MOUNT PLEASANT — A little bit of that 20-year-old’s cocky grin returned when the engines started in the bowels of the destroyer Laffey. Gerald Bowman never thought he’d feel the rumble again.
The 82-year-old Bowman first stepped aboard the Navy ship in 1950 as a machinist mate, a sailor in charge of making sure its powerful steam engines ran. He sailed her into the Korean War, toiled in the fierce heat and din as shrapnel rattled the hull from shells exploding in the water.
It was a long time ago and neither of them were expected to be around this long. Bowman has advanced heart disease, and the prognosis is not good. He was cautioned by doctors not to make this trip from Arkansas to Patriots Point.
The Laffey, “the ship that would not die,” was dead in the water at the maritime museum on Charleston Harbor before a $9 million state loan in 2009 financed repairs.
There they stood Friday, with a plaque on the deck honoring Bowman’s visit that showed a photo of him as a fresh sailor. The grin in the photo made the old veteran remark, “That was a cocky young man,” and made Kim Billings, his daughter, say, “Still is.”
As Bowman began to clamber down the gangway into the heart of the ship, Billings said that maybe someone should go ahead of him. But he wasn’t waiting.
His shaky walk had steadied when he reached the deck; he had found that 20-year-old again. Only when he reached his hand to pat the top bunk where he slept did the genial, mischievous gleam in his eye disappear. For a moment he looked a little lost.
He choked up speaking and his wet eyes blinked. Billings had to wipe away tears of her own.
Bowman used to sleep on the canvas mat with one leg wrapped around the chain that moored it to the ceiling, to keep him from rolling to the floor in the pitching seas.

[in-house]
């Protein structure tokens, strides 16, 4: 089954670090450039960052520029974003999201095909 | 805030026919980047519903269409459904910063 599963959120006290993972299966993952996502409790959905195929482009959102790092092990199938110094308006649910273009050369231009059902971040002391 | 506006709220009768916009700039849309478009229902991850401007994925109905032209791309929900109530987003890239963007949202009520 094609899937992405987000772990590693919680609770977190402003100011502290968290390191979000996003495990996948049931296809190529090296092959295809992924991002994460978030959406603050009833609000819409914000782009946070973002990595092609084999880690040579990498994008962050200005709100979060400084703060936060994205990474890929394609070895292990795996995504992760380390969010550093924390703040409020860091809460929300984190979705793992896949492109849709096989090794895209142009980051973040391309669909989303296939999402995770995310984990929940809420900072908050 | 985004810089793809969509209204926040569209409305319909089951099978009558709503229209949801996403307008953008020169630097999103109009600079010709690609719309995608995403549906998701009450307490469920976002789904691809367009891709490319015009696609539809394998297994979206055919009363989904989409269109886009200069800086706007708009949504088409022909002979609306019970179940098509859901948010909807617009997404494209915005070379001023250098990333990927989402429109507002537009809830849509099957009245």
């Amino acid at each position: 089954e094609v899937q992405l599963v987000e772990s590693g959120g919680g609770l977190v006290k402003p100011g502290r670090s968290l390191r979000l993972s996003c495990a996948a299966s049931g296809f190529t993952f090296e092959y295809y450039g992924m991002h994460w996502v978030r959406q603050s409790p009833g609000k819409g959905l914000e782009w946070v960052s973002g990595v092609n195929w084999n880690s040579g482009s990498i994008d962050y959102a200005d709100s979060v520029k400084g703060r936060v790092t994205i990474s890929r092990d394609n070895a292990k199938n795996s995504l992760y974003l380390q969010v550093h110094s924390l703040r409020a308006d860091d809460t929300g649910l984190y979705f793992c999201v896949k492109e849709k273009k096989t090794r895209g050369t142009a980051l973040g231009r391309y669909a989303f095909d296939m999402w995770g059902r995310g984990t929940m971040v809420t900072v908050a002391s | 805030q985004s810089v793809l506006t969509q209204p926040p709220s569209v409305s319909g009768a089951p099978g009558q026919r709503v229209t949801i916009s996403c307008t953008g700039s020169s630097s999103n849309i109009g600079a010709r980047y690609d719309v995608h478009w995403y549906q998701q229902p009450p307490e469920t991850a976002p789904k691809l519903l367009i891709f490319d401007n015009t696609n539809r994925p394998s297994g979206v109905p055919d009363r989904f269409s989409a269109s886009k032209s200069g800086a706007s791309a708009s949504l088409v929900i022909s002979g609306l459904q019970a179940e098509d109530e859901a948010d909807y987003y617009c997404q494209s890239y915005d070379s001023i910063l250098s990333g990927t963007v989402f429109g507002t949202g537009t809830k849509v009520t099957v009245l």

He went next to the engine room, where he tapped the big steam pipe with his knuckle, grabbed valve wheels as he passed and reached up a hand to grip the main valve on the ceiling where he used to do one-arm chin-ups. It was like he couldn’t let the old ship go.
Bowman had open heart surgery in 2011 and wasn’t expected to survive. Doctors told Billings her dad would be better off at the hospital. No way, she said; if he’s going to die he’s going to die on my porch. This is the father who cared for her mom for nine years as Alzheimer’s disease overtook her, the dad who was there through Billings’ 10-hour surgery for breast cancer and didn’t budge. He is, she said, one incredible person.
“He never asked for anything,” she said.
Bowman had no idea his old destroyer was still around. Father and daughter were on the couch one night watching a documentary and there was the Laffey at Patriots Point.
“That’s my ship,” he said. And he began to cry. “I’d love to walk her one more time.”
Billings contacted the Dream Foundation, a wish-fulfilling non-profit for adults with life-threatening illnesses. She and the foundation made it happen.
Bowman worked the Laffey’s engine room under bombardment from the Korean shore for 28 straight days. He scraped oil from its steel deck with a wire brush. He volunteered for a team that rowed wooden lifeboats out at night without lights, to push away live mines from the ship’s path for the next day. Why did he do it?
“At 20 years old, you look for adventure. This was adventure,” he said. “It was tough duty, but we had a good time.” Besides, he said, he thought he was bulletproof.
The old veteran still is.
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